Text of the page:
"The early church had no buildings, no paid clergy, no programs (not even for families and children!), and no agreed upon canon of Scripture..." An interesting series of statements, to say the least. I think you're asking some important questions here, but I've always interpreted 1 Timothy 5:17-18 as indicating that the early church had paid elders. And as Kenneth Scott Latourette wrote, "As early as the beginning of the second century a differentiation between clergy and laity began to be seen..." "A History of Christianity," Volume 1: to A.D. 1500, (San Francisco, CA: HarperCollins, 1975), 183. And I've always seen 1 Timothy 5:3-16 as a description of a church program for the support of widows. As for the issue of the canon of Scripture in the 1st century church, I recommend consulting "Holy Writings, Sacred Text: The Canon in Early Christianity," by John Barton of Oxford (Louisville, KY: Westminster John Knox Press, 1997) before anachronistically reading later canonical concepts into the frist three centuries of church history and then drawing rash conclusions about how the church of those years treated what we now call the canon. Much work still needs to be done in the area of the early church's view of the canon. But non of this negates the essential value of the question I hear you asking: is something (an informal network of people, an institution with regular meetings, or whatever) a church simply because it calls itself a church, even though it doesn't function in any way similar to the way the early church did? But then, to where should we turn for an authoritative description of the early church, and which of their diverse writings should we view as normative for us today? It also seems to me that you're using the word "institution" more in the sense of "institutionalism," i.e., "emphasis on organization (as in religion) at the expense of other factors" ("Webster's New Collegiate Dictionary," [Springfield, MA: G. & C. Merriam Co., 1977], 599), the "other factors" being what really matters, whereas calling the church an "institution" simply implies that it was established (instituted), or that it has some sort of organizational structure, both of which I find impossible to avoid in reality. Unless you indicate otherwise I'll assume you're writing about what I refer to as institutionalism, in which case you have my wholehearted agreement that it is as far from the intentions of Christ and his apostles as you can get. When it takes root in any church, its spiritual vitality immediately begins to die.

John W. Morehead said...

JPU, thanks for stopping by the blog. I think the problem for the church in the West goes beyond organizational structure. A church can be attractional in a Christendom style and the organizational structure be in the form of a house church. Then again, a church can be missional and exist in house church form. The key for health and vitality in the post-Christendom era is to return to our roots in the form of a missional identity. The appropriate structure then flows from this.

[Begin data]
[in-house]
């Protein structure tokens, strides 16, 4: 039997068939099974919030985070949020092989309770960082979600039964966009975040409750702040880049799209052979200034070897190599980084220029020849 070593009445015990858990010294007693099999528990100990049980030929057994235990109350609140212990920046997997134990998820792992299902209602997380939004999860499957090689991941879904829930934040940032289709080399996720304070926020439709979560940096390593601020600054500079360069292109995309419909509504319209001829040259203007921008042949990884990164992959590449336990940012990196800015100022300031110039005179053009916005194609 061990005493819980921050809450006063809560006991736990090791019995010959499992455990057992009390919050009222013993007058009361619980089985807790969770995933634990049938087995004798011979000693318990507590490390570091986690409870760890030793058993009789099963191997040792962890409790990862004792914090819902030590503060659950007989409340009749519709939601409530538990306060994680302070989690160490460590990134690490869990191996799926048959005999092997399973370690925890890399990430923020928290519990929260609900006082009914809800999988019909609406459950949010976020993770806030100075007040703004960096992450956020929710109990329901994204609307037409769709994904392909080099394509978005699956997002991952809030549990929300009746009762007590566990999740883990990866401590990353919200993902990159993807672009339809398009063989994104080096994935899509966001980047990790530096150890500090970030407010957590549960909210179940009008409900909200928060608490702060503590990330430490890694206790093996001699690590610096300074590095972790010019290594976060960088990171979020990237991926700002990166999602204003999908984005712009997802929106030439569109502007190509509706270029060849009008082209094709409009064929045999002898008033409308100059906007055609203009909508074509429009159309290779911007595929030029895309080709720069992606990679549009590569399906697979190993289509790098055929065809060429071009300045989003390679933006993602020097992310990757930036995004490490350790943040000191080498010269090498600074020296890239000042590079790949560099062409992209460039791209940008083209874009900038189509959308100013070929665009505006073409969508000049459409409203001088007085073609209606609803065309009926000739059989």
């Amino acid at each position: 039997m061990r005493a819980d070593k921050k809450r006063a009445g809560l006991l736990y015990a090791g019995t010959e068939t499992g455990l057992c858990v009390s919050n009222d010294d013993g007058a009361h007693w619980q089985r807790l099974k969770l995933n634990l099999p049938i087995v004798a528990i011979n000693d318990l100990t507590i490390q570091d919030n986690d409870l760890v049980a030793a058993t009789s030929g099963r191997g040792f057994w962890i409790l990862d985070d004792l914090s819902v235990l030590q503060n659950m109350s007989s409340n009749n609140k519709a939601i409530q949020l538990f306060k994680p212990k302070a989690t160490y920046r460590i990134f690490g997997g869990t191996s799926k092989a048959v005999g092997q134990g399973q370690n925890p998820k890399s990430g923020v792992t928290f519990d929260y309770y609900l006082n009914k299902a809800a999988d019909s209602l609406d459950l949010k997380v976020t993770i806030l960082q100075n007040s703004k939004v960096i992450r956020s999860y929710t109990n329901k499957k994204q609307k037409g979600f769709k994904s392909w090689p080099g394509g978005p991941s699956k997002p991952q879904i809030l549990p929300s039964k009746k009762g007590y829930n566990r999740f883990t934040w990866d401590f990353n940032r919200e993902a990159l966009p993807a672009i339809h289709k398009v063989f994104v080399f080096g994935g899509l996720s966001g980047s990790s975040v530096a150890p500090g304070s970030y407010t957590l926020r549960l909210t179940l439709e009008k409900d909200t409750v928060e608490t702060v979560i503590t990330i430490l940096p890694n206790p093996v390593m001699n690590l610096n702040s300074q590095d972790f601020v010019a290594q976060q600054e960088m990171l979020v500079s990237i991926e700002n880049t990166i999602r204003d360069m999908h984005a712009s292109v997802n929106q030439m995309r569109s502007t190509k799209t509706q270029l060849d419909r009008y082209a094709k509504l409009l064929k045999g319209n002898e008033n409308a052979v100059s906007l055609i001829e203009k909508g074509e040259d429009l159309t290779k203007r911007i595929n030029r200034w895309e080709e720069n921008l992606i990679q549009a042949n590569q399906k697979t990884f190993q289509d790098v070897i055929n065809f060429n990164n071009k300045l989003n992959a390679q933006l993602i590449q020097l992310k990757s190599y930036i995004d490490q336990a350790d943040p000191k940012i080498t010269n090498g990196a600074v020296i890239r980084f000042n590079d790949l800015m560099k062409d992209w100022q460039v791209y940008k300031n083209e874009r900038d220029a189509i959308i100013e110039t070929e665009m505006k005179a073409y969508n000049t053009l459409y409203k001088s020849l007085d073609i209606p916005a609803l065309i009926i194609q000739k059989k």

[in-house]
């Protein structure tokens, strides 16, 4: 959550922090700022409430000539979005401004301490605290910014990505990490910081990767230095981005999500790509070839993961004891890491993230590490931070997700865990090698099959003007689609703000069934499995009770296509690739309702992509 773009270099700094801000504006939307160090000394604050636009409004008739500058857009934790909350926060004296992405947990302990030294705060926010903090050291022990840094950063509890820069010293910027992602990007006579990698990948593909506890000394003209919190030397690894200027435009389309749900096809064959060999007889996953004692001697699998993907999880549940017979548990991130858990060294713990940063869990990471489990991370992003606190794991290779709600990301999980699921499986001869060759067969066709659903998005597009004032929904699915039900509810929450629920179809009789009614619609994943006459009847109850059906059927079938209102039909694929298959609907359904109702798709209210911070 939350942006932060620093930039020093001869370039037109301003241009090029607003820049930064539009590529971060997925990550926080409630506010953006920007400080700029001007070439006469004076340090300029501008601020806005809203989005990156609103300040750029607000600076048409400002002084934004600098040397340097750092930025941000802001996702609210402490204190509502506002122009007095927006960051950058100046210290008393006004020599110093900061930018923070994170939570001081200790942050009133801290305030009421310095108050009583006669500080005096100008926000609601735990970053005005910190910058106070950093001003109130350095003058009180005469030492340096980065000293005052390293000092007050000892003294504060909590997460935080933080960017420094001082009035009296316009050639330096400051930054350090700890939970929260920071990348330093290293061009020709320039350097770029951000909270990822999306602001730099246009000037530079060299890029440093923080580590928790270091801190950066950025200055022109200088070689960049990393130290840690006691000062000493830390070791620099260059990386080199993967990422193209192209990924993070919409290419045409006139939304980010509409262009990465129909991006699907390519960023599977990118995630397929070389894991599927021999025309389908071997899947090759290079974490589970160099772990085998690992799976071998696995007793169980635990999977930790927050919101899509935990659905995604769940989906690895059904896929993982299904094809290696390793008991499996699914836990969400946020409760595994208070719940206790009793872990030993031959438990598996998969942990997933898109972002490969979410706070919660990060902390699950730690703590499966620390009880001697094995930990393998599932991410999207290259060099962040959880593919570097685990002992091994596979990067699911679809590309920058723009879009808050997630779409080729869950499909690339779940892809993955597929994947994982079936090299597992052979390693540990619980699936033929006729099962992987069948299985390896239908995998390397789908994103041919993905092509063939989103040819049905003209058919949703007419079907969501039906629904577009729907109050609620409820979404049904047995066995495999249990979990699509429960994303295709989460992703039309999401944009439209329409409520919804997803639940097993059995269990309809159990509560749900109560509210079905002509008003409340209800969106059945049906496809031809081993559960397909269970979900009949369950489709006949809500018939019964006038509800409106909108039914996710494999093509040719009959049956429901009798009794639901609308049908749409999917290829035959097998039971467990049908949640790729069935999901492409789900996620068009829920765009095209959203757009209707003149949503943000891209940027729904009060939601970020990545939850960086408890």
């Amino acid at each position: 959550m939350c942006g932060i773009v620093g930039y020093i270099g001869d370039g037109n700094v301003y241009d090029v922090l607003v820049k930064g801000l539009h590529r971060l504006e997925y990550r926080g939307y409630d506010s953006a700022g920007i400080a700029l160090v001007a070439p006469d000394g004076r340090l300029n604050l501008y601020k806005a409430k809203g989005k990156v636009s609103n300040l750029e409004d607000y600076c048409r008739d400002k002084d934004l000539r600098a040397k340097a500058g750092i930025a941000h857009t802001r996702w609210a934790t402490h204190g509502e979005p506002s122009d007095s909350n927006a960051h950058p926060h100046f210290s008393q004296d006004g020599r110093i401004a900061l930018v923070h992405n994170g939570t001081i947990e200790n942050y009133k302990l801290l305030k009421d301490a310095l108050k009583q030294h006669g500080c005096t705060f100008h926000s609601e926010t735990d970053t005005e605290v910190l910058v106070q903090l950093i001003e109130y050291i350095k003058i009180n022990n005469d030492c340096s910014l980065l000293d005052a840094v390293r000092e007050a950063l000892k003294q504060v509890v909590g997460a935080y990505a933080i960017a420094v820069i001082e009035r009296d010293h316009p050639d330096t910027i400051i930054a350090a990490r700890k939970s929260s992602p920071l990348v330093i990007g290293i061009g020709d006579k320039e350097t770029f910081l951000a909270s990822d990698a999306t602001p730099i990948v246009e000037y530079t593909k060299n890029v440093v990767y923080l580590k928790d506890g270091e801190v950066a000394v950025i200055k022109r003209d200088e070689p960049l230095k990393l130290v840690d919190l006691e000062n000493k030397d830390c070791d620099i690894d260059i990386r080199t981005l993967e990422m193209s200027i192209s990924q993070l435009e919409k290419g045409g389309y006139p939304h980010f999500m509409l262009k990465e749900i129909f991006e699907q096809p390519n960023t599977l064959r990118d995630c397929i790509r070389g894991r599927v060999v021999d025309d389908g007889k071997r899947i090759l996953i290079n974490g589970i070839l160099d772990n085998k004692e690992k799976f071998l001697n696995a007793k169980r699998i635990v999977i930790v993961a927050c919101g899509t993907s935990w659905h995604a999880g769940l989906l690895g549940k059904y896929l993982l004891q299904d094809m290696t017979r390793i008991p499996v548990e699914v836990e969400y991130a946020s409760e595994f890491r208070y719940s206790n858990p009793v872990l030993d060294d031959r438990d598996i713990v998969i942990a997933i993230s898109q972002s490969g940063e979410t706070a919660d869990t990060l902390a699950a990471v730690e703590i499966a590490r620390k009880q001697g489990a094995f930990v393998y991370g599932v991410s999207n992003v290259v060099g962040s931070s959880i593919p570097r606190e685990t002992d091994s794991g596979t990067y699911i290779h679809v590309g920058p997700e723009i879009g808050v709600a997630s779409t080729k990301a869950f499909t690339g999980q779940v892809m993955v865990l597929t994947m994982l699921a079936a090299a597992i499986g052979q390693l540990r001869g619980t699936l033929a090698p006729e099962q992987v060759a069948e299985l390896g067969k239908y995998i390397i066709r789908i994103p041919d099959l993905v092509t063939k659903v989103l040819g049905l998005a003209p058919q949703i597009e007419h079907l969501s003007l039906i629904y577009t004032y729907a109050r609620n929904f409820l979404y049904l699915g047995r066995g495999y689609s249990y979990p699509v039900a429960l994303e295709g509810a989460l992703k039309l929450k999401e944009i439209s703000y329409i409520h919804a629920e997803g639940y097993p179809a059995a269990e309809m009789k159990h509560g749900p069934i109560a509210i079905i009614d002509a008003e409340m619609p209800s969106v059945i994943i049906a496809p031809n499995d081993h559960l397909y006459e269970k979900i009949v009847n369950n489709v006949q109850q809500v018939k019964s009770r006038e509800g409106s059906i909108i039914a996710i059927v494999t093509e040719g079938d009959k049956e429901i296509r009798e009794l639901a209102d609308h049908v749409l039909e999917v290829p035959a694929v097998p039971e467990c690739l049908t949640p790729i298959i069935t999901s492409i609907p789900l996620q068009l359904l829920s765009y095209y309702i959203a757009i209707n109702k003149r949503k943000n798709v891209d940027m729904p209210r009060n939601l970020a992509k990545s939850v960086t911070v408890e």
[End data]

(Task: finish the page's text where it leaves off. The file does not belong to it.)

Ron, thanks for stopping by as well. By "institution" I do refer to institutionalism. I think a good case can be made for the church not having formal worship buildings, a clear clergy-laity distinction, and an agreed upon canon of Scripture in possession and agreed upon by all prior to the third century. The point I'm trying to make is that the early church did not have the elements we assume must be in place in order for church to exist and thrive. We need to move beyond institutionalism in its various forms of Christendom culture and return to a missional identity and function. The forms of the church as missional will be diverse, and will aid the missional function, but must stop short of institutionalism, whether in modernist or postmodernist contexts.

Scott Eggert said...

Good Evening John,

Before you take me too seriously. if you know can openers, you know that even with a broken can opener you are still left with a half way decent bottle opener!

I love to read about the "modern church", the "early church", so on and so forth. As I have read your postings and the prescribed literature (Celtic Evangleism and Shaping of Things to Come), which I have yet to complete by admission. I am faced with more questions. I feel I have caught the vision, but feel lacking in tools to move forward. Even as we persue further studies of what was vs. what is, how can we also ask ourselves what is required to change? What do 3000 white evangelicals in the middle of suburbia do to better reach its community in this "post-modern era" utilizing the missiology philosophy?

Faced with the possibility that we could affect a change in perspecitive, I am seeking the roadmap that shows where there is from here. My quest has lead me to more questions than answers. I have explored many of your useful links as well with not much help? As I explore through various media and literature this paradigm perscribed for te modern church, I am eager to turn to the final page for the answers. Are ther no Cliff Notes?

I was sharing some of my newfound ministry perspecitves with an old friend curently in seminary. His criticism of the emerging church movement was that it presented far more question than answers.

I always enjoy the read. Could you please point us in a direction with more statements, outlines, models, etc?